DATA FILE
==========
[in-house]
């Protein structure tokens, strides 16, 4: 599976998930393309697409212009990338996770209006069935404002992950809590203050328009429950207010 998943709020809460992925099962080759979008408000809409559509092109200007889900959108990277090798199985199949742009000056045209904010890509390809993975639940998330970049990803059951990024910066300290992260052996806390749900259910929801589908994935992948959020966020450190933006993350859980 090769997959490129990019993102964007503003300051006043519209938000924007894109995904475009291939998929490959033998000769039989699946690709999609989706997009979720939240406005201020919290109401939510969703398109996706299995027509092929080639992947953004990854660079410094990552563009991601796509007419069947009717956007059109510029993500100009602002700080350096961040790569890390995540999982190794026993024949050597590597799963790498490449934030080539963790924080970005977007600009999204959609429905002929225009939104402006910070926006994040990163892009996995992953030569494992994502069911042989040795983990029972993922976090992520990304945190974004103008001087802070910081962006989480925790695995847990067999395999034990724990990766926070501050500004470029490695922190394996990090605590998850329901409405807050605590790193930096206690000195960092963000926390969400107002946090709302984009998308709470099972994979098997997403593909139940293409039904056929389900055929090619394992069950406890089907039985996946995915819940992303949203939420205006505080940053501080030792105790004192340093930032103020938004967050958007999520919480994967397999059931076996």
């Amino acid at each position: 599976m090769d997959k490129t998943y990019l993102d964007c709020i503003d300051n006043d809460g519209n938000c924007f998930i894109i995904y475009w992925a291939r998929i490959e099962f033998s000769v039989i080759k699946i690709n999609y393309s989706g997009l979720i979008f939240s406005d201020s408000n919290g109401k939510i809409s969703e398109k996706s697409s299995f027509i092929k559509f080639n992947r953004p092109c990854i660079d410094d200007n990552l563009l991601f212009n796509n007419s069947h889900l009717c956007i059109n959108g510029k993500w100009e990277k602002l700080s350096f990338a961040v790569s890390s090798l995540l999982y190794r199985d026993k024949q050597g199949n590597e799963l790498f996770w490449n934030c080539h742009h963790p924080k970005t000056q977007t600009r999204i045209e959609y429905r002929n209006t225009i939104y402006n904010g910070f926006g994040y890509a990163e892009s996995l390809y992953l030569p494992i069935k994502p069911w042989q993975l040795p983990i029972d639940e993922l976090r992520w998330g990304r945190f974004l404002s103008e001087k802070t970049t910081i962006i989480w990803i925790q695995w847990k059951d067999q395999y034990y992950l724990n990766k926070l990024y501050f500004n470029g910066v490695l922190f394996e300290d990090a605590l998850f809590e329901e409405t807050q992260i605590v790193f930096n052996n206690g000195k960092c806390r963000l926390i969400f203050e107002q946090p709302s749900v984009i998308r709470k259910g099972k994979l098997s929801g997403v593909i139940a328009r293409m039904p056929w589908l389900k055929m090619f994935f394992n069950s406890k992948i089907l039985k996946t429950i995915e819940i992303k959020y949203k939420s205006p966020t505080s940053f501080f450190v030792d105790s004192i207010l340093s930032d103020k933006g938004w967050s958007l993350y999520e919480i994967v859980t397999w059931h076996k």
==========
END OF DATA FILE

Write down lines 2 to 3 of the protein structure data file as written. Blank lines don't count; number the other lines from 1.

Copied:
């Protein structure tokens, strides 16, 4: 599976998930393309697409212009990338996770209006069935404002992950809590203050328009429950207010 998943709020809460992925099962080759979008408000809409559509092109200007889900959108990277090798199985199949742009000056045209904010890509390809993975639940998330970049990803059951990024910066300290992260052996806390749900259910929801589908994935992948959020966020450190933006993350859980 090769997959490129990019993102964007503003300051006043519209938000924007894109995904475009291939998929490959033998000769039989699946690709999609989706997009979720939240406005201020919290109401939510969703398109996706299995027509092929080639992947953004990854660079410094990552563009991601796509007419069947009717956007059109510029993500100009602002700080350096961040790569890390995540999982190794026993024949050597590597799963790498490449934030080539963790924080970005977007600009999204959609429905002929225009939104402006910070926006994040990163892009996995992953030569494992994502069911042989040795983990029972993922976090992520990304945190974004103008001087802070910081962006989480925790695995847990067999395999034990724990990766926070501050500004470029490695922190394996990090605590998850329901409405807050605590790193930096206690000195960092963000926390969400107002946090709302984009998308709470099972994979098997997403593909139940293409039904056929389900055929090619394992069950406890089907039985996946995915819940992303949203939420205006505080940053501080030792105790004192340093930032103020938004967050958007999520919480994967397999059931076996």
């Amino acid at each position: 599976m090769d997959k490129t998943y990019l993102d964007c709020i503003d300051n006043d809460g519209n938000c924007f998930i894109i995904y475009w992925a291939r998929i490959e099962f033998s000769v039989i080759k699946i690709n999609y393309s989706g997009l979720i979008f939240s406005d201020s408000n919290g109401k939510i809409s969703e398109k996706s697409s299995f027509i092929k559509f080639n992947r953004p092109c990854i660079d410094d200007n990552l563009l991601f212009n796509n007419s069947h889900l009717c956007i059109n959108g510029k993500w100009e990277k602002l700080s350096f990338a961040v790569s890390s090798l995540l999982y190794r199985d026993k024949q050597g199949n590597e799963l790498f996770w490449n934030c080539h742009h963790p924080k970005t000056q977007t600009r999204i045209e959609y429905r002929n209006t225009i939104y402006n904010g910070f926006g994040y890509a990163e892009s996995l390809y992953l030569p494992i069935k994502p069911w042989q993975l040795p983990i029972d639940e993922l976090r992520w998330g990304r945190f974004l404002s103008e001087k802070t970049t910081i962006i989480w990803i925790q695995w847990k059951d067999q395999y034990y992950l724990n990766k926070l990024y501050f500004n470029g910066v490695l922190f394996e300290d990090a605590l998850f809590e329901e409405t807050q992260i605590v790193f930096n052996n206690g000195k960092c806390r963000l926390i969400f203050e107002q946090p709302s749900v984009i998308r709470k259910g099972k994979l098997s929801g997403v593909i139940a328009r293409m039904p056929w589908l389900k055929m090619f994935f394992n069950s406890k992948i089907l039985k996946t429950i995915e819940i992303k959020y949203k939420s205006p966020t505080s940053f501080f450190v030792d105790s004192i207010l340093s930032d103020k933006g938004w967050s958007l993350y999520e919480i994967v859980t397999w059931h076996k």